• Gorman was sent to the infirmary for an extended period of time with psychological problems. False.
  • Gorman collided with the object, which damaged his plane. False.
  • The UFO took control of Gorman's plane. False.
  • Gorman somehow anomalously hears a radio station during the incident, and became obsessed with the song. False.
  • Hynek traveled to Fargo to investigate this case on-site. False. Indeed, Mark O'Connel, author of the first biography of J. Allen Hynek, noted on Facebook that in the episode "Hynek drove from Fargo, ND to Columbus, OH seemingly in a matter of minutes. It's a 15 hour drive today, but back then there were no interstates."
  • Hynek and his Air Force "handler," a pilot, went up in a plane to try to duplicate the encounter. The plane crashed, but both survived. This is beyond ridiculous.
  • A "Man in Black" was watching the investigation, uselessly, from a distance. The stories about the Men In Black originated with  Albert K. Bender in 1953.
And even as we read this, more absurdities and anachronisms in the program are being spotted, and posted on the Internet. In a few days the list will no doubt be much longer. Even "Disclosure" champion Stephen Bassett is concerned about this, gently but firmly noting that
it is important to publicly point out the simple fact there is quite a gap between the theatrical presentation of Hynek's life and the real life. It would be helpful if a fact vs. fiction page of quality was developed and updated as the series moves forward. Researchers and others might prepare for how they will respond to questions from the more confused viewers who watch and then Google.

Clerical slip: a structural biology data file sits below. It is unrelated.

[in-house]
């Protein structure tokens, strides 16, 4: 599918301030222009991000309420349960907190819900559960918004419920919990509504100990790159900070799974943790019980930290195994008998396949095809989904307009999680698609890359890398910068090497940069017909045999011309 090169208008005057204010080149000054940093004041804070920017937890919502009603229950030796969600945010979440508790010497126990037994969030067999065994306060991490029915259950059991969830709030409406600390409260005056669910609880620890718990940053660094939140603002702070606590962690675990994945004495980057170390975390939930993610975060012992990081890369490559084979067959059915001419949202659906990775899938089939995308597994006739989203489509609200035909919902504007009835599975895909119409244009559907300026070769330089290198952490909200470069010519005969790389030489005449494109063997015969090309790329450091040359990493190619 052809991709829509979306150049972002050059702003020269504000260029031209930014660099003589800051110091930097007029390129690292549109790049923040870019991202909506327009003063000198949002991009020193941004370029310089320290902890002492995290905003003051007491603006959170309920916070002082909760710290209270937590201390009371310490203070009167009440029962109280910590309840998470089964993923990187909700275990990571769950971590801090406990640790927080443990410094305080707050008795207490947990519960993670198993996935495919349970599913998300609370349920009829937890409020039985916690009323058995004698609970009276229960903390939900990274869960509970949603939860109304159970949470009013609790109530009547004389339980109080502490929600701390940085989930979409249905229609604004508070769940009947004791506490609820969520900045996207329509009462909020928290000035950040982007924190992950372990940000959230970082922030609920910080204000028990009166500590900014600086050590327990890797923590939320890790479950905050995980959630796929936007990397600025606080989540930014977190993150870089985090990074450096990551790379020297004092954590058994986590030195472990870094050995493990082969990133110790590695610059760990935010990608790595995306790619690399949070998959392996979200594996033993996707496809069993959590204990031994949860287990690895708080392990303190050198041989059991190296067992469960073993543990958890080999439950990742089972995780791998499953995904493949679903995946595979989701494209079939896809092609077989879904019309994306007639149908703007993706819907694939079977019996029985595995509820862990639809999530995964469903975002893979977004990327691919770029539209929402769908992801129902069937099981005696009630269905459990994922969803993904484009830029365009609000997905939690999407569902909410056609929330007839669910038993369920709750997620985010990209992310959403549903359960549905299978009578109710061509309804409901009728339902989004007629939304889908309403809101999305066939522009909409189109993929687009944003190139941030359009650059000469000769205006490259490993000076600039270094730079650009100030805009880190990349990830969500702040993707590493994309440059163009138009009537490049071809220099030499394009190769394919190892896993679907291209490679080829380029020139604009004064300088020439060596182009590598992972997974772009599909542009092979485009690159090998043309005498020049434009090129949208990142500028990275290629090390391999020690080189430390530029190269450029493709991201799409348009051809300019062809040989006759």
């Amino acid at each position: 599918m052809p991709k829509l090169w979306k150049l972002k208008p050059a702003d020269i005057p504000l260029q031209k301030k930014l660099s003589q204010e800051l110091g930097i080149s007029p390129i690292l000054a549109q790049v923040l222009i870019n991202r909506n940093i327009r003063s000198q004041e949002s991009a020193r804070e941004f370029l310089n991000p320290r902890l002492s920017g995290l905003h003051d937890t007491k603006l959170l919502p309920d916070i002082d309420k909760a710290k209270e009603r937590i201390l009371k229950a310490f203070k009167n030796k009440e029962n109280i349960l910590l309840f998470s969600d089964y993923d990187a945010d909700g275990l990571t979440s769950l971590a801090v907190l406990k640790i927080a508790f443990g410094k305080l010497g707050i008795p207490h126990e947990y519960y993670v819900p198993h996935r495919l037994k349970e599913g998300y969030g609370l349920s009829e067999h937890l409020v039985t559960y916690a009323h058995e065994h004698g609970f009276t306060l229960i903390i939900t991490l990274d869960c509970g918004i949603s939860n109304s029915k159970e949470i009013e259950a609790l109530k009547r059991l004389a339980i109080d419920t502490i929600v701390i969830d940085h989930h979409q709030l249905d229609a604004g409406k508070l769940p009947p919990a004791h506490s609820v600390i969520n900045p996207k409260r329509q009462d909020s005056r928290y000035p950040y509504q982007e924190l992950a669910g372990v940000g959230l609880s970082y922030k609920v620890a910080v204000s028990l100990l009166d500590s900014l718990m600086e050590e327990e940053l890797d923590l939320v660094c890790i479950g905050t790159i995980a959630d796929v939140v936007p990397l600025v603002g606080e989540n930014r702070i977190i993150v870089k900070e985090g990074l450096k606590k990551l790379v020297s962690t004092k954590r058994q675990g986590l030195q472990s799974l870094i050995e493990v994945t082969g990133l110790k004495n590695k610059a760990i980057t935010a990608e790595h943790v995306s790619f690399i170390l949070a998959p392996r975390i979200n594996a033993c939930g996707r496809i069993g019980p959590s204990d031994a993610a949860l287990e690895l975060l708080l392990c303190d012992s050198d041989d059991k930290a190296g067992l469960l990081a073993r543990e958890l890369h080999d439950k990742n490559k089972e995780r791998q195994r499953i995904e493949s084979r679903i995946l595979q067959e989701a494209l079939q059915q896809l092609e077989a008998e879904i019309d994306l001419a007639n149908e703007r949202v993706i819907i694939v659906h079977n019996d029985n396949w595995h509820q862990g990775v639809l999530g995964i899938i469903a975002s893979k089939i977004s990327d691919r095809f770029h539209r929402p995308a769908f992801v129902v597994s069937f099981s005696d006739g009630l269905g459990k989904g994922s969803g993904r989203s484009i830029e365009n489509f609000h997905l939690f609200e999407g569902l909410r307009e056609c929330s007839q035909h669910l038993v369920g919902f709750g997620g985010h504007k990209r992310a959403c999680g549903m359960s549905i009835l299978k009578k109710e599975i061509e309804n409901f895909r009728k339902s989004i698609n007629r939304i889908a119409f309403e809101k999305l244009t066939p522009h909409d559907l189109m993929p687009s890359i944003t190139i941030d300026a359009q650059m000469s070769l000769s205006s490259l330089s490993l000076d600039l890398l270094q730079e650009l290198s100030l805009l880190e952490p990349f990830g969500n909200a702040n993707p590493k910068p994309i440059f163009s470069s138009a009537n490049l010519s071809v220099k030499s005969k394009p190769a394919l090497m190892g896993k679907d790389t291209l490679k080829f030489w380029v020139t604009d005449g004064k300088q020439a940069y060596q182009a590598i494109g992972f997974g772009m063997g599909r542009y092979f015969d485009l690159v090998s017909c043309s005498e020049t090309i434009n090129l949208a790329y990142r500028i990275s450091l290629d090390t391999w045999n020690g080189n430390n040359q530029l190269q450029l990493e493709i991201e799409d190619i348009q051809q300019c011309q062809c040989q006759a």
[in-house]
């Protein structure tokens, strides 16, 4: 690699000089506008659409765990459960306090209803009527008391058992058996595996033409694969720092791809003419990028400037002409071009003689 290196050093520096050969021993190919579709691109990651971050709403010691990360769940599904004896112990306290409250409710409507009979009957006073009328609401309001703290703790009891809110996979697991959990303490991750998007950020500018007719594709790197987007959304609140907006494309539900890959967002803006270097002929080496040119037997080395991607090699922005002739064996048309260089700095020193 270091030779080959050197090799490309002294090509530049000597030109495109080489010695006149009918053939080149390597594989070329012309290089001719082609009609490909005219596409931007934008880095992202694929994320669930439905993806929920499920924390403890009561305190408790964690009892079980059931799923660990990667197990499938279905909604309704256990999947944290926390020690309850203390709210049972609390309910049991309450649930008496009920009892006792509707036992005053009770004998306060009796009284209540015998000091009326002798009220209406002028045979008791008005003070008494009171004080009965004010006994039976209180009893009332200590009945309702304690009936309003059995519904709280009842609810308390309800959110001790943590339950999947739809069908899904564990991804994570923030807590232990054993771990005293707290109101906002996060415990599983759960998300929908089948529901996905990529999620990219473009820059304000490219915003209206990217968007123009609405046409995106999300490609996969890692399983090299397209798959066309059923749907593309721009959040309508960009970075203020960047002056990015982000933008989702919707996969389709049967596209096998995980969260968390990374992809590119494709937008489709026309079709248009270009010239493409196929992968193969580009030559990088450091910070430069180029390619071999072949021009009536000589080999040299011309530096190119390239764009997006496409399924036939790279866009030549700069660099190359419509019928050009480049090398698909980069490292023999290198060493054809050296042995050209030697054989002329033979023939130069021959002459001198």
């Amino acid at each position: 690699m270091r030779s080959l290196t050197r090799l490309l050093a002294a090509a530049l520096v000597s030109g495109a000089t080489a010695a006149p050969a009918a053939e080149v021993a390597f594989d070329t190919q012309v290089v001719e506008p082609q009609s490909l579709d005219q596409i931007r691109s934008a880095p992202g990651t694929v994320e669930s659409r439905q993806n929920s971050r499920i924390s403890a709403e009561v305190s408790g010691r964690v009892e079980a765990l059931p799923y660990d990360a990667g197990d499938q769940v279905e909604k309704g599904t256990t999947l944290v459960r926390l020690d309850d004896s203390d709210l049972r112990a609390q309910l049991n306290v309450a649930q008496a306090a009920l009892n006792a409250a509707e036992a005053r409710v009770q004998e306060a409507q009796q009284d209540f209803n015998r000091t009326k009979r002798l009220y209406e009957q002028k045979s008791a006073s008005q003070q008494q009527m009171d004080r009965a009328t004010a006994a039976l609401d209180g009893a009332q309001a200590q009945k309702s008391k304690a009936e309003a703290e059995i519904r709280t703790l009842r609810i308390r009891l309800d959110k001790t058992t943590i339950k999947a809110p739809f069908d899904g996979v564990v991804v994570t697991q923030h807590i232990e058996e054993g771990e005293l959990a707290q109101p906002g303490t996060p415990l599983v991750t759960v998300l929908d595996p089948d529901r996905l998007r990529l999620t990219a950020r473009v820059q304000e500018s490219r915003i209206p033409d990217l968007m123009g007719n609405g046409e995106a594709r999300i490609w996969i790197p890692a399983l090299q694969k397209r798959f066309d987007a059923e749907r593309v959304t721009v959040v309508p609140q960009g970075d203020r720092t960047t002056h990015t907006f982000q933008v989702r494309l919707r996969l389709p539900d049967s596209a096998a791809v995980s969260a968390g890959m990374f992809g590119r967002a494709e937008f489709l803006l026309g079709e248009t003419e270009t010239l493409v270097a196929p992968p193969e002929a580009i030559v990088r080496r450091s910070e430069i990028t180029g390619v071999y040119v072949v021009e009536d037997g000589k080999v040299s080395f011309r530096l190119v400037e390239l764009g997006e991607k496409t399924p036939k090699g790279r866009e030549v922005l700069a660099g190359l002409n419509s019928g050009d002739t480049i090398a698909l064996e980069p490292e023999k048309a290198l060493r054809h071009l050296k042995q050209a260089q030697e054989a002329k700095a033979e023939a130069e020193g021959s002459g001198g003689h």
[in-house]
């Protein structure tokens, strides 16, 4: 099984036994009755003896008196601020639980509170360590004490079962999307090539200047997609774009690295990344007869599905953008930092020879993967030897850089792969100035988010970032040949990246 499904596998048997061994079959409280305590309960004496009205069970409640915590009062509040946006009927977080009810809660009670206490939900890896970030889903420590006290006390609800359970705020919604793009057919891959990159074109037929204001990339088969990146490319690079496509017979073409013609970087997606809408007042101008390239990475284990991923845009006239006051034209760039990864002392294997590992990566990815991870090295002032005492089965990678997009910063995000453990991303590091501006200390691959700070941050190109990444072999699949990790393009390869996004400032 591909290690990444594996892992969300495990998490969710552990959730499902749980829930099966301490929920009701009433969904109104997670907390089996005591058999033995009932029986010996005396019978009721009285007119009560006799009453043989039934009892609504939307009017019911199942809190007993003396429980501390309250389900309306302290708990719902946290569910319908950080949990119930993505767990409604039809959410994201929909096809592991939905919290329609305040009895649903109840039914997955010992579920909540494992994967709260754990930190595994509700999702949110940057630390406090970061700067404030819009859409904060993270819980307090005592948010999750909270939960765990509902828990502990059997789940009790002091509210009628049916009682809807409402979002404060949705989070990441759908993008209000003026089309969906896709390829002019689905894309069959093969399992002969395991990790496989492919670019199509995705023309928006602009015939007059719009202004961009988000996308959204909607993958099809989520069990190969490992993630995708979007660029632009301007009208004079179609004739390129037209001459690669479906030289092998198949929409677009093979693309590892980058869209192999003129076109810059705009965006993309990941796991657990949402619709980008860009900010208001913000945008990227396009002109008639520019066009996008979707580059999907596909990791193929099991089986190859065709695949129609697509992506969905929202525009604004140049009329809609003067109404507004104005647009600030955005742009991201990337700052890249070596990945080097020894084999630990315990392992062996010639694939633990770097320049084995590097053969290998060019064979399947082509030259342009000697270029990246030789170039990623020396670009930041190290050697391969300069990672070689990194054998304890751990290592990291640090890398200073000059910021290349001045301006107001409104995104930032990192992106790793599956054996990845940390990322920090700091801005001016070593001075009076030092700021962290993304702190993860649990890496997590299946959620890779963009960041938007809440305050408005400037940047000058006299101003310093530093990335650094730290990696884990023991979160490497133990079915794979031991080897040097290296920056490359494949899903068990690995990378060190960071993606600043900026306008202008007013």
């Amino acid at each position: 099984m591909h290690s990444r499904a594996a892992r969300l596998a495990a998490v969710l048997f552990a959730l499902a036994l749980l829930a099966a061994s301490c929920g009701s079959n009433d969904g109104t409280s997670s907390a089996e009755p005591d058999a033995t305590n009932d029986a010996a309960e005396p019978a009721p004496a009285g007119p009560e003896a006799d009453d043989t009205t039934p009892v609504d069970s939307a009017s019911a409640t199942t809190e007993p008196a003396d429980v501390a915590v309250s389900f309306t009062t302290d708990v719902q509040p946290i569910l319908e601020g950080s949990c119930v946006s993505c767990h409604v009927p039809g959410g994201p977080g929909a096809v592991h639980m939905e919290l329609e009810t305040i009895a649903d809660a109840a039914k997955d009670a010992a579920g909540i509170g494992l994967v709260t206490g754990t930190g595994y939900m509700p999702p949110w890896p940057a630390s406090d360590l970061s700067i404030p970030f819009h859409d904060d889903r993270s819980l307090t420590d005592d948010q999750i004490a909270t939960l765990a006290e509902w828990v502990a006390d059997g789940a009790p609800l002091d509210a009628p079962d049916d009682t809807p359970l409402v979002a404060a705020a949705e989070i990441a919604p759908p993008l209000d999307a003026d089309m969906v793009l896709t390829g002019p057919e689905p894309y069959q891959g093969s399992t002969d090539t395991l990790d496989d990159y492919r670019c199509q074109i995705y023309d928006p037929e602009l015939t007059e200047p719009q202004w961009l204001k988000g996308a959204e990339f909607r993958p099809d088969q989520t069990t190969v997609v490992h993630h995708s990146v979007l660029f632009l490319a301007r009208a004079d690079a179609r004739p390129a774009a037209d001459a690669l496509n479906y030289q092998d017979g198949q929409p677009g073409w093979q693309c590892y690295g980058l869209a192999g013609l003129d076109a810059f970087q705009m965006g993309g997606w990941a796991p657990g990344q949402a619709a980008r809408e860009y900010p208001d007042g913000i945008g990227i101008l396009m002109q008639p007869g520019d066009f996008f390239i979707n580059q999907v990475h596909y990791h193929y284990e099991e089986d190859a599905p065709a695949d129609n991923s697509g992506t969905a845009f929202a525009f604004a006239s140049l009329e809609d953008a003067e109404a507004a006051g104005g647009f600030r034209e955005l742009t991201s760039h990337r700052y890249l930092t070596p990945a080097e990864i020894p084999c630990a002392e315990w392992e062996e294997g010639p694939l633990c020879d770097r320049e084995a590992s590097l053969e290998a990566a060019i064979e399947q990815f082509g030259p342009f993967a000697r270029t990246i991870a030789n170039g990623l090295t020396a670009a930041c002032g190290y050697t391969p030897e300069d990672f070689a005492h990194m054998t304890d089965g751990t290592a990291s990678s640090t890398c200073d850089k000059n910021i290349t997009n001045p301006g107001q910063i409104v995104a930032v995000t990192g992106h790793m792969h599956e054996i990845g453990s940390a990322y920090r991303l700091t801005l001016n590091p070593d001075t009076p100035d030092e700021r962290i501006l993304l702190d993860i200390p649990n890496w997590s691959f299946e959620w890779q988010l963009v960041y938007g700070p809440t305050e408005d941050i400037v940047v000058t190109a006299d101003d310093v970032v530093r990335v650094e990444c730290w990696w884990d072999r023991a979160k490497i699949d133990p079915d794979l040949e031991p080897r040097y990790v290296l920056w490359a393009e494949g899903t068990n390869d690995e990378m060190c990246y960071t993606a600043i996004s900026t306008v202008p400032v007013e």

And if a UFO program is bad enough to worry Stephen Bassett, it has got to be really bad! If the story were entirely fiction, there would be no problem. The problem occurs, however, because "Project Blue Book" references real people, real organizations, real incidents, but in a grossly distorted and misleading way. 

The UFO panel at the 1984 CSICOP Conference, Stanford, CA. From left: J. Allen Hynek, yours truly,
astronomer Andrew Fraknoi, Philip J. Klass, physicist Roger Culver. Photo by Gary Posner.
Let me also say, as someone who has spent a lot of time listening to Hynek speak in person, that Aidan Gillen is not convincing as J. Allen Hynek. He does not look like Hynek, he does not sound like Hynek, he does not act like Hynek. And he doesn't even have Hynek's trademark goatee. I think Gillen ought to listen to some of the many YouTube videos showing Hynek's TV appearances, to practice and make his act more convincing.